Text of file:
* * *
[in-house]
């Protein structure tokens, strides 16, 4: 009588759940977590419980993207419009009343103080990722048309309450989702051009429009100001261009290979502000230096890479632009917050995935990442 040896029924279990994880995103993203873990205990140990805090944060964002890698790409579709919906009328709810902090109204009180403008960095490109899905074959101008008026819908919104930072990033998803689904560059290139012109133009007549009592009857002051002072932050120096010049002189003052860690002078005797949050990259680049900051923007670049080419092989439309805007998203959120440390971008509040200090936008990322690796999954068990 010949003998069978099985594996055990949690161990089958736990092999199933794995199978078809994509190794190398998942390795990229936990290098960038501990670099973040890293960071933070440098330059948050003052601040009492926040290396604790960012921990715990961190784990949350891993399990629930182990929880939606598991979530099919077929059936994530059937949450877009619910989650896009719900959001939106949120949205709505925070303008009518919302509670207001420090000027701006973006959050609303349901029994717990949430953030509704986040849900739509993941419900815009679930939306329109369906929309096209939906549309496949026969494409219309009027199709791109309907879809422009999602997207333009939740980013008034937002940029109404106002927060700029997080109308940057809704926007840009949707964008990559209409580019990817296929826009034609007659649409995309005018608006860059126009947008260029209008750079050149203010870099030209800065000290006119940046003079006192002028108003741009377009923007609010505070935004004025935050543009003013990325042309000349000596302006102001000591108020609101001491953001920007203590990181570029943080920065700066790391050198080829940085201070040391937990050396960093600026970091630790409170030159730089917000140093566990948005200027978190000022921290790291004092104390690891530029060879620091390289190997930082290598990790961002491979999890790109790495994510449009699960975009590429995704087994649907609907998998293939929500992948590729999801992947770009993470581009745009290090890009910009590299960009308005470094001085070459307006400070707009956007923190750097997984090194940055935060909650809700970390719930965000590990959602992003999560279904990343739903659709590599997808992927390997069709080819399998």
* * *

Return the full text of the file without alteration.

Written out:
[in-house]
């Protein structure tokens, strides 16, 4: 009588759940977590419980993207419009009343103080990722048309309450989702051009429009100001261009290979502000230096890479632009917050995935990442 040896029924279990994880995103993203873990205990140990805090944060964002890698790409579709919906009328709810902090109204009180403008960095490109899905074959101008008026819908919104930072990033998803689904560059290139012109133009007549009592009857002051002072932050120096010049002189003052860690002078005797949050990259680049900051923007670049080419092989439309805007998203959120440390971008509040200090936008990322690796999954068990 010949003998069978099985594996055990949690161990089958736990092999199933794995199978078809994509190794190398998942390795990229936990290098960038501990670099973040890293960071933070440098330059948050003052601040009492926040290396604790960012921990715990961190784990949350891993399990629930182990929880939606598991979530099919077929059936994530059937949450877009619910989650896009719900959001939106949120949205709505925070303008009518919302509670207001420090000027701006973006959050609303349901029994717990949430953030509704986040849900739509993941419900815009679930939306329109369906929309096209939906549309496949026969494409219309009027199709791109309907879809422009999602997207333009939740980013008034937002940029109404106002927060700029997080109308940057809704926007840009949707964008990559209409580019990817296929826009034609007659649409995309005018608006860059126009947008260029209008750079050149203010870099030209800065000290006119940046003079006192002028108003741009377009923007609010505070935004004025935050543009003013990325042309000349000596302006102001000591108020609101001491953001920007203590990181570029943080920065700066790391050198080829940085201070040391937990050396960093600026970091630790409170030159730089917000140093566990948005200027978190000022921290790291004092104390690891530029060879620091390289190997930082290598990790961002491979999890790109790495994510449009699960975009590429995704087994649907609907998998293939929500992948590729999801992947770009993470581009745009290090890009910009590299960009308005470094001085070459307006400070707009956007923190750097997984090194940055935060909650809700970390719930965000590990959602992003999560279904990343739903659709590599997808992927390997069709080819399998």